I've wanted to spend a night in the cabin with Iris since I got her, but for the several weeks she was snotting, I preferred not to sleep with her. She's been snot-free for about three weeks, and I decided the time was right.
In some ways, I dreaded going to the cabin after such a long time away: Mice have a tendency to take over during an extended vacancy. However, I was pleasantly surprised to see plenty of mouse poison still in place, which is a sure sign there's been no recent rodent activity.
Bugs were another story, though. There were many dead bodies of the ever-present Asian Lady Beetles; various kinds and sizes of spiders scurried away at my approach. Cluster flies buzzed at the windows. I sprayed the place liberally with Raid and swept up the dead bodies, then set my lounge chair up in the shade and began to read the book I'd taken with me: "Still Woman Enough" by Loretta Lynn.
I took only one picture at the cabin this trip, a grisly one. I keep one of those sticky mouse pads out at all times; usually I only find bugs of various sizes stuck on them, although a couple of mice have met their death there. Yesterday, along with assorted bugs, there were two skinks stuck to the glue... and one was still alive.
In 2004, when Cliff put the cabin in the spot where it stands today, I could see the Missouri River from the front deck. The trees and brush have totally blocked that view. It is an impossible task to keep the foliage open, and I now accept the coziness and isolation of the encroaching woods.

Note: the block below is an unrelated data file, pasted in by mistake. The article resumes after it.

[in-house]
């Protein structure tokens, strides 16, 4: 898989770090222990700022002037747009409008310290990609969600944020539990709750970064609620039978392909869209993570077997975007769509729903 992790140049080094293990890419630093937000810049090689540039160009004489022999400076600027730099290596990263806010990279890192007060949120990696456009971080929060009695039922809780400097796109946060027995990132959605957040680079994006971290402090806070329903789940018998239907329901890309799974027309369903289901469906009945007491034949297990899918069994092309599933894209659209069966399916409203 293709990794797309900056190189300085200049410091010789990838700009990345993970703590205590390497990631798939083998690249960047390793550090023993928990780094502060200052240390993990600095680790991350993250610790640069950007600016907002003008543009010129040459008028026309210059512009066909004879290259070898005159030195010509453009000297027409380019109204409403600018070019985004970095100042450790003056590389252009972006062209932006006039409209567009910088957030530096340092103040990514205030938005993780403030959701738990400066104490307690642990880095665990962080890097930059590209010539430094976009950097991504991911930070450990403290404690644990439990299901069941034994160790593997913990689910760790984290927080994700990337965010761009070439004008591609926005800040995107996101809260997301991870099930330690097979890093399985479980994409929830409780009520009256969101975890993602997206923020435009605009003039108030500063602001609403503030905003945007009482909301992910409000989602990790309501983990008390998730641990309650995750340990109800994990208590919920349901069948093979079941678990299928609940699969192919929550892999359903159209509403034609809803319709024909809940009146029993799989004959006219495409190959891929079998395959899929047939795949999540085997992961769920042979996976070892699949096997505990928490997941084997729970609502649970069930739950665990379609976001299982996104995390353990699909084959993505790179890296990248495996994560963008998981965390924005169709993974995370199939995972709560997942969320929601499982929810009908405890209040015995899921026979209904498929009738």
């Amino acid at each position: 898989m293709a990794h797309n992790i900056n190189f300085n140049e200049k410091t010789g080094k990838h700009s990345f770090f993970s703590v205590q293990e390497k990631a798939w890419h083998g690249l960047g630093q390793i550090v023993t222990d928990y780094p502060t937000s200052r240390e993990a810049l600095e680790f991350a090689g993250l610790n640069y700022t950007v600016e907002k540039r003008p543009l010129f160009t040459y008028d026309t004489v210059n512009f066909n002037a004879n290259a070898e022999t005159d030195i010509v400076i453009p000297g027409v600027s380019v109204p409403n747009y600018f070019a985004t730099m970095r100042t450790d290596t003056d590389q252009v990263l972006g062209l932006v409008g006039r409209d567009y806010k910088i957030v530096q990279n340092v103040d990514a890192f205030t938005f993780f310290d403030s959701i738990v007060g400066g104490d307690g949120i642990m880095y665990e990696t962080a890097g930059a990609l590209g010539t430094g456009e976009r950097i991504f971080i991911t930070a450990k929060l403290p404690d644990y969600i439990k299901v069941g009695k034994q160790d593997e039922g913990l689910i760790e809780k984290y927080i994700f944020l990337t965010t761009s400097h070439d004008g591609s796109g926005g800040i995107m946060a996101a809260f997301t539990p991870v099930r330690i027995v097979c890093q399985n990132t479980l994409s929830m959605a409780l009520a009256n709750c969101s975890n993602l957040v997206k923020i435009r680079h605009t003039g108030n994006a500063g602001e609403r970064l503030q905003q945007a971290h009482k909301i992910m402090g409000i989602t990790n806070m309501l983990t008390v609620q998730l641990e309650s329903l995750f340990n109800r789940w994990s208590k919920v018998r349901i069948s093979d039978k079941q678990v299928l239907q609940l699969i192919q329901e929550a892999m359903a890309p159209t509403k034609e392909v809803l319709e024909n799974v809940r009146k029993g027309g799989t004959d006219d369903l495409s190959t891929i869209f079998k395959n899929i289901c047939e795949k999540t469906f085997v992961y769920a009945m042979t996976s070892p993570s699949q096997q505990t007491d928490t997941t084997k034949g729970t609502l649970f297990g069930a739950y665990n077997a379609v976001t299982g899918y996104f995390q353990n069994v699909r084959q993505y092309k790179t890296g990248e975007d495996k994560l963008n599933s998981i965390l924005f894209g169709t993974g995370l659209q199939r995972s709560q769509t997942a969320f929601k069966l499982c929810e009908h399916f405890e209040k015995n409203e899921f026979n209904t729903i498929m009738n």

Originally I stored a few basic implements at the cabin, and kept coffee and a coffee pot there. I even had a camp-stove, intending to make a grilled cheese sandwich occasionally, or heat up some soup. I pictured myself spending two days at a time back there... my own little Walden. You know what they say about "the best-laid schemes". Turns out the only cooking I do at the cabin is to hold a hot dog or marshmallow over my campfire. As for coffee, I've found I prefer to walk back to my nice air-conditioned house where I can take a shower to get the smokey smell off myself, and drink wonderful coffee made in my Bunn Coffeemaker. Yeah, I'm not as much of a die-hard outdoors-woman as I pictured myself to be.
I didn't read as much of my book as I had intended because storm clouds gathered, making it an early nightfall. Before long it started raining, and Iris and I turned in around eight o'clock. I love being at the cabin when it rains, although I don't enjoy waking up with a full bladder and going out in the rain to relieve myself. After one such trip outside (at 2 A.M.), I crawled back into my sleeping bag and lay awake pondering those skinks, wondering how they got in. It occurred to me that if a skink can get in the cabin, so could a snake. I thought back to some old western I saw as a child where a cowboy woke up with a snake curled up on his chest; it had crawled in bed with him seeking heat. I mused on this for perhaps twenty minutes, and then went back to sleep.
And so it goes at my cabin in the woods. It isn't for the faint of heart, my friends.